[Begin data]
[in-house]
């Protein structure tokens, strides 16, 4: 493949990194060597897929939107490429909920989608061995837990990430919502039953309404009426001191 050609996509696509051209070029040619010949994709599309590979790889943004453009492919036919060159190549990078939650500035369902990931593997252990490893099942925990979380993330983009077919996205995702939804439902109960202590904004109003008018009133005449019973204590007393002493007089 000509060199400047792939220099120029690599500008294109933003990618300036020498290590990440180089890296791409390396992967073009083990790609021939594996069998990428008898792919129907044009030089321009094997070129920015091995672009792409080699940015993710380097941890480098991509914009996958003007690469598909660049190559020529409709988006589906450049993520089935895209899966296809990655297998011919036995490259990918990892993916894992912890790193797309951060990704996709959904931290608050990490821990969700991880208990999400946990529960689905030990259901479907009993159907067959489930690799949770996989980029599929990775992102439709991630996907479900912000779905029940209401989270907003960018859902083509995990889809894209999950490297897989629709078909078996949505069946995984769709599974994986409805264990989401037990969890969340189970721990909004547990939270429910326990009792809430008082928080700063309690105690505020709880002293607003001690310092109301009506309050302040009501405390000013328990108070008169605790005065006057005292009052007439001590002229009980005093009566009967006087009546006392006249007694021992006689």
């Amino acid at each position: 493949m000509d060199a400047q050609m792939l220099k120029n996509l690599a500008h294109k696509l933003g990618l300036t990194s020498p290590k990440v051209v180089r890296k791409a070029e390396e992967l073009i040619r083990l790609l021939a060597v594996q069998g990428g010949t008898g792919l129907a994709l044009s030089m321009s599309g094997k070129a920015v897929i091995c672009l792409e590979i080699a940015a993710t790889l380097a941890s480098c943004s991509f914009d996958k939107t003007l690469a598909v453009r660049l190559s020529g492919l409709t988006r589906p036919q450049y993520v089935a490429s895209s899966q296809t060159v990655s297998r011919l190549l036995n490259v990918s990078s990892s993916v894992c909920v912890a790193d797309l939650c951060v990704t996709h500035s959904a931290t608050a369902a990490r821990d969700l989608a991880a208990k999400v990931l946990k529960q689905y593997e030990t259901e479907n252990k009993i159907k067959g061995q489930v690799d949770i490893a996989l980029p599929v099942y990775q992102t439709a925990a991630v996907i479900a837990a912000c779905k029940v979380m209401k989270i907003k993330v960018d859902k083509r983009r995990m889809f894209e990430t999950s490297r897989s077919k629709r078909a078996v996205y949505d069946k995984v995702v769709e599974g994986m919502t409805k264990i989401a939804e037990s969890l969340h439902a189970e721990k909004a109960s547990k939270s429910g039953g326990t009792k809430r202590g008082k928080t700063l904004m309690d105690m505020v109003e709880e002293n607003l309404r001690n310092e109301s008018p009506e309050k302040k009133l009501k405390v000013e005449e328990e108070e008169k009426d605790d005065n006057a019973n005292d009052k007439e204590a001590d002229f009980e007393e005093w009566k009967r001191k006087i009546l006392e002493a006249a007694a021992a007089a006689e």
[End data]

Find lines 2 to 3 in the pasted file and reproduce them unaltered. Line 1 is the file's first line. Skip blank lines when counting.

């Protein structure tokens, strides 16, 4: 493949990194060597897929939107490429909920989608061995837990990430919502039953309404009426001191 050609996509696509051209070029040619010949994709599309590979790889943004453009492919036919060159190549990078939650500035369902990931593997252990490893099942925990979380993330983009077919996205995702939804439902109960202590904004109003008018009133005449019973204590007393002493007089 000509060199400047792939220099120029690599500008294109933003990618300036020498290590990440180089890296791409390396992967073009083990790609021939594996069998990428008898792919129907044009030089321009094997070129920015091995672009792409080699940015993710380097941890480098991509914009996958003007690469598909660049190559020529409709988006589906450049993520089935895209899966296809990655297998011919036995490259990918990892993916894992912890790193797309951060990704996709959904931290608050990490821990969700991880208990999400946990529960689905030990259901479907009993159907067959489930690799949770996989980029599929990775992102439709991630996907479900912000779905029940209401989270907003960018859902083509995990889809894209999950490297897989629709078909078996949505069946995984769709599974994986409805264990989401037990969890969340189970721990909004547990939270429910326990009792809430008082928080700063309690105690505020709880002293607003001690310092109301009506309050302040009501405390000013328990108070008169605790005065006057005292009052007439001590002229009980005093009566009967006087009546006392006249007694021992006689």
């Amino acid at each position: 493949m000509d060199a400047q050609m792939l220099k120029n996509l690599a500008h294109k696509l933003g990618l300036t990194s020498p290590k990440v051209v180089r890296k791409a070029e390396e992967l073009i040619r083990l790609l021939a060597v594996q069998g990428g010949t008898g792919l129907a994709l044009s030089m321009s599309g094997k070129a920015v897929i091995c672009l792409e590979i080699a940015a993710t790889l380097a941890s480098c943004s991509f914009d996958k939107t003007l690469a598909v453009r660049l190559s020529g492919l409709t988006r589906p036919q450049y993520v089935a490429s895209s899966q296809t060159v990655s297998r011919l190549l036995n490259v990918s990078s990892s993916v894992c909920v912890a790193d797309l939650c951060v990704t996709h500035s959904a931290t608050a369902a990490r821990d969700l989608a991880a208990k999400v990931l946990k529960q689905y593997e030990t259901e479907n252990k009993i159907k067959g061995q489930v690799d949770i490893a996989l980029p599929v099942y990775q992102t439709a925990a991630v996907i479900a837990a912000c779905k029940v979380m209401k989270i907003k993330v960018d859902k083509r983009r995990m889809f894209e990430t999950s490297r897989s077919k629709r078909a078996v996205y949505d069946k995984v995702v769709e599974g994986m919502t409805k264990i989401a939804e037990s969890l969340h439902a189970e721990k909004a109960s547990k939270s429910g039953g326990t009792k809430r202590g008082k928080t700063l904004m309690d105690m505020v109003e709880e002293n607003l309404r001690n310092e109301s008018p009506e309050k302040k009133l009501k405390v000013e005449e328990e108070e008169k009426d605790d005065n006057a019973n005292d009052k007439e204590a001590d002229f009980e007393e005093w009566k009967r001191k006087i009546l006392e002493a006249a007694a021992a007089a006689e």